Originally Posted by kdon
Excuse me armchair scientist, how about instead of being a snobby ass with clearly no technical knowledge you listen to a guy who has active temperature monitoring on his loop and clearly knows his deltas (stallion). Also a company who bases their results on empirical date (skinee labs) states that loops can get up to a 15c delta if not optimized. Plus if there is a 1.5c temp difference between water going into your rad and then out, then what the hell if your rad doing. Your radiator can dissipate several hundred watts (energy over unit time derp), which is clearly going to affect the water in more than a 1.5c way... will find links to skinnee labs testing to prove you wrong if you'd like
Tldr: you're wrong, let's see empirical data from testing that proves you right, because actual data disagrees with your armchair scientistry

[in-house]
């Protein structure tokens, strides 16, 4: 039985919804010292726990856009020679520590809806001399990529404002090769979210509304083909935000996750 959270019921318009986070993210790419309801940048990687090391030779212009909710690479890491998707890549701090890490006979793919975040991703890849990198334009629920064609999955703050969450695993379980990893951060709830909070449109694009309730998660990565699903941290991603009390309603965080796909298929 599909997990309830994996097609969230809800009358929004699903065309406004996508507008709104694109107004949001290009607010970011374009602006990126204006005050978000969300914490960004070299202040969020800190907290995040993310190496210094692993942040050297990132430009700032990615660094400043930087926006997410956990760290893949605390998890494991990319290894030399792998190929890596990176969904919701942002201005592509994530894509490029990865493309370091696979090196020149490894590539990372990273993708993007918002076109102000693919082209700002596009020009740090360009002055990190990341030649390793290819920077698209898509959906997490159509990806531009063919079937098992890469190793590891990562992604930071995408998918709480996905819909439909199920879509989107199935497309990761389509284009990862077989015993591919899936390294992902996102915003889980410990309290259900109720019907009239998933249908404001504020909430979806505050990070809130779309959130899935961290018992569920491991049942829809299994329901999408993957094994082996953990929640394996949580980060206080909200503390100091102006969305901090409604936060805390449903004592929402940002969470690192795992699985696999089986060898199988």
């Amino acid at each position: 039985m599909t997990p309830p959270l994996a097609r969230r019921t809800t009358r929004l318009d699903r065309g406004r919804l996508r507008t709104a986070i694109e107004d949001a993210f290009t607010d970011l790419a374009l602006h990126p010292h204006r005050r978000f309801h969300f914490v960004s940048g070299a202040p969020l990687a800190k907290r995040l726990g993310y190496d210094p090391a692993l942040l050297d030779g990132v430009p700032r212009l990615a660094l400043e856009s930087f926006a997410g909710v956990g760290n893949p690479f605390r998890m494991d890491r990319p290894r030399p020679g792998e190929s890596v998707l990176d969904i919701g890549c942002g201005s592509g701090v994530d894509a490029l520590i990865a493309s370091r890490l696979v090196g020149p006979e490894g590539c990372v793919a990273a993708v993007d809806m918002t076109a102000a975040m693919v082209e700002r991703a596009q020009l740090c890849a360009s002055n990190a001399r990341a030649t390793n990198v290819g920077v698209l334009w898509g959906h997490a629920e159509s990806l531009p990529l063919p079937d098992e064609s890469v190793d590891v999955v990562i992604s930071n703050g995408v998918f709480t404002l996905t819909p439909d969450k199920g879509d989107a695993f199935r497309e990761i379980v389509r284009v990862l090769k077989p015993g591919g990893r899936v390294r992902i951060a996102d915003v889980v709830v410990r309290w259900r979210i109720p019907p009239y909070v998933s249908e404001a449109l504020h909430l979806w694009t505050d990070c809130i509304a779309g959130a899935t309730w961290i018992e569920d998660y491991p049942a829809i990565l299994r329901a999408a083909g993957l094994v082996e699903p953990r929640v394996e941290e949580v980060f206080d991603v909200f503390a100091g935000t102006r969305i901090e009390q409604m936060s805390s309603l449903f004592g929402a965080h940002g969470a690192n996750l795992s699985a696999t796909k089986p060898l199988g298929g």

No, I'm not wrong, its you that don't know what you are reading. When skinne talks about Delta he means Delta Air in-Water average. He ain't talking about Delta Water in-water out. Thats why a loop with a 10ÂºC Delta (air in-water average) is a normal loop; but for that to be a water in-out it would be a VERY extreme one.
So, this is my backup:
You can see that for normal flowrates (0.8-1.6GPM) and normal fan speeds (800-1200rpm) and a normal load (~380W) you have a Water in-out Delta of 1-2ÂºC (depends on many variables, but around those figures).
Now, the word "Delta", like that withouth any more words is used 99% of the time to refer to the value "Air in - average water Delta". Out of context it means nothing, because a loop with a water in-out Delta of more than 3-3.5ÂºC is not a normal one by no means and thus my answer.
Obviously a loop with a 980X and 4 x GTX580 is not a "normal" loop by any definition...and forgive me to say it, but its VERY unoptimized if you understand that different components have different needs in order to be cooled efficiently.